“Lake Sperry is used on a 24-hour basis by this city and its stormwater drainage,” Bujalski said. “Therefore, if we are using it, there is no agreement there, we just use it. Therefore, we have some culpability if they are losing their depth (of the water.) I think that is a fair statement to say and I actually think that is fact. If I went on any one of your property and just kept dumping stuff, it wouldn’t be okay. I think it’s a fact that the majority of the silt in Lake Sperry, whether it’s 50 percent or 90 percent as previously was told to us, it’s there because of our system.”

Bujalski said that to her, it is obvious that the stormwater system has caused these problems, and therefore the city needs to fix it.

“It’s called doing the right thing,” Bujalski said.

Bujalski made a motion that would have staff find out more information about how much it would cost and what would be involved in doing the maintenance dredging option in which the same type of dredging that occurred in 1996 would take place. No other commissioner seconded it, so Mayor Dave Eggers passed the gavel to Vice Mayor Julie Scales in order to second the motion, making Scales acting mayor.

Eggers said that he agrees with Bujalski on most of the things she said, including that this problem is due to stormwater issues. The city has worked hard to identify these problems and fix them in problems along the way in order to make a difference. In terms of the Curlew Creek situation, he believes that is different because that is a long creek with numerous reasons for its problems, as well as there being a number of municipalities that are responsible for it. Whereas Cedar Creek is solely in Dunedin and therefore its health is Dunedin’s responsibility.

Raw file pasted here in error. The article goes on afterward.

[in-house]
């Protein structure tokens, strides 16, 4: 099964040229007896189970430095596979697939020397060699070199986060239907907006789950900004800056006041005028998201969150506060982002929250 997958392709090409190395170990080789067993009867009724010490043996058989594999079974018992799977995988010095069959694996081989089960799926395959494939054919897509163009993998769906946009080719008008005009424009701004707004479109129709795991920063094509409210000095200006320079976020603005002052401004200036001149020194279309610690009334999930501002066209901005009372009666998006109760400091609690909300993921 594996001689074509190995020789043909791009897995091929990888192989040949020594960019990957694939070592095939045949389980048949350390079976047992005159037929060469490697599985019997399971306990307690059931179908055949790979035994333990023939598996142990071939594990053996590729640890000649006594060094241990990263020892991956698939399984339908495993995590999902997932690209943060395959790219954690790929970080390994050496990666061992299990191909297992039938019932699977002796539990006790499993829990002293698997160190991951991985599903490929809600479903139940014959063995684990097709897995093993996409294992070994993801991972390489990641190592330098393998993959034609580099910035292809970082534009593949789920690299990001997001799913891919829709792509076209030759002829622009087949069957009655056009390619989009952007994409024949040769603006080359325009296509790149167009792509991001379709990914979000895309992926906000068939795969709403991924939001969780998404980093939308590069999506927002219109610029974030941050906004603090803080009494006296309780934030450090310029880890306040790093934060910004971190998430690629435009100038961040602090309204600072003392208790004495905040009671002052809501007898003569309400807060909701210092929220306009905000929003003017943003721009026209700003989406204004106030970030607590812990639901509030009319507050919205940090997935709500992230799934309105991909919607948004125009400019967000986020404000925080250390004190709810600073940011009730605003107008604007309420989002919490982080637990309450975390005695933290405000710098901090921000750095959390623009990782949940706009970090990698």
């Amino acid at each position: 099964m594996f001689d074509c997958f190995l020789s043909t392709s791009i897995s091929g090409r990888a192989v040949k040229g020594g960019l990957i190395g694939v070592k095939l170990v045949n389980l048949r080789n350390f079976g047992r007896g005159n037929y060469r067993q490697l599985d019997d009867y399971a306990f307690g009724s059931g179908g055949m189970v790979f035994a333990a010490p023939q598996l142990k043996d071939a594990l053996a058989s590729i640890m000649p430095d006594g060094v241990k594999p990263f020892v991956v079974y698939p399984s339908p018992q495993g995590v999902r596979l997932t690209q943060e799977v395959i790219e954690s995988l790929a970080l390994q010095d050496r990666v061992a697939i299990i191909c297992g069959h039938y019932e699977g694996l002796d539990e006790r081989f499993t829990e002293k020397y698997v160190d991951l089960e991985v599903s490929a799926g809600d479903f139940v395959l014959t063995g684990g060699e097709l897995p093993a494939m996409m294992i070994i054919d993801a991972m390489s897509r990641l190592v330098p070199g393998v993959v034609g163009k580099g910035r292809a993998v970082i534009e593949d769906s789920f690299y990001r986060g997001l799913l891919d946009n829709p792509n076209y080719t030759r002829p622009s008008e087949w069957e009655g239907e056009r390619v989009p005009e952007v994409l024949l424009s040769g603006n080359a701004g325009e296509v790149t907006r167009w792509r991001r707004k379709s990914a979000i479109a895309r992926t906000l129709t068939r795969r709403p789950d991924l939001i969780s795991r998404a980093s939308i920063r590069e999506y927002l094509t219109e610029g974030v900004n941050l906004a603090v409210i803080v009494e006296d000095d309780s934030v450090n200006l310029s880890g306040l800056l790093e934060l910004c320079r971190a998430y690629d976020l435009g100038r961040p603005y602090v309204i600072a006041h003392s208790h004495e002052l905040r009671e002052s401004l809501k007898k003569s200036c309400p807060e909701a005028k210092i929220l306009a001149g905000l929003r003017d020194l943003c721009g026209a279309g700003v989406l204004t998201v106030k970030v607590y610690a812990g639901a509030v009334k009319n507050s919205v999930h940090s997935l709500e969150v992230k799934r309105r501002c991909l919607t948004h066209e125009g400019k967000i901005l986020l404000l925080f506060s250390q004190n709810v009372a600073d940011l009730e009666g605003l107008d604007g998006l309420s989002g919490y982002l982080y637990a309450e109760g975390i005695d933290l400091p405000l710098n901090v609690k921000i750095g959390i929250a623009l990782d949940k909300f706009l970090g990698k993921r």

“We’ve been utilizing this system,” Eggers said. “The aesthetic condition is horrible. The smells are horrible. The creek itself is just a mess. … And that just can’t be something that we can be proud of. So I just think there is a sense of responsibility here.”

The other three commissioners disagreed. Commissioner Ron Barnette said that he cares about all of the residents and their problems, whether something affects one home or many. However, given the scientific research on the issue, he said it seems clear that dredging will not effectively address those problems such as the floating trash and the smell. While he agrees that something should be done about the smell and the garbage, it has not been shown that dredging will fix that, so therefore he can not vote to approve moving forward on dredging.

Commissioner Heather Gracy agreed.

“We are inferior to mother nature,” Gracy said. “I’ve been listening to this. We had a dredge in 1996. And what’s to say that 18 years from now we’re not going to be doing the exact same thing. That’s what the engineers are saying. Science is telling me that we don’t have any kind of contamination there. … That being said, I don’t think this is practical public policy to spend this kind of money on a narrow project with a narrow scope. But that does not mean I’m not for swimmable, fishable recreation waters.”

For Scales, her major hang-up was the comment that the city attorney made.

“I can’t ignore the advice of the city attorney to hold off on this and that it could possibly expose us to financial liability in other areas of the city,” Scales said. “So I think it is just beyond imprudence to ignore that and proceed to exposing us to that kind of liability. For that reason alone I would say not to move forward with any kind of dredging.”

That motion therefore failed 2-3, with commissioners Scales, Barnette and Gracy voting against it. Scales then made a motion to take no action on dredging but to look into other options to clean the debris from the water and clean it up in other ways. That motion passed 3-2, with commissioners Bujalski and Eggers voting nay, saying they cannot support taking “no action” on dredging.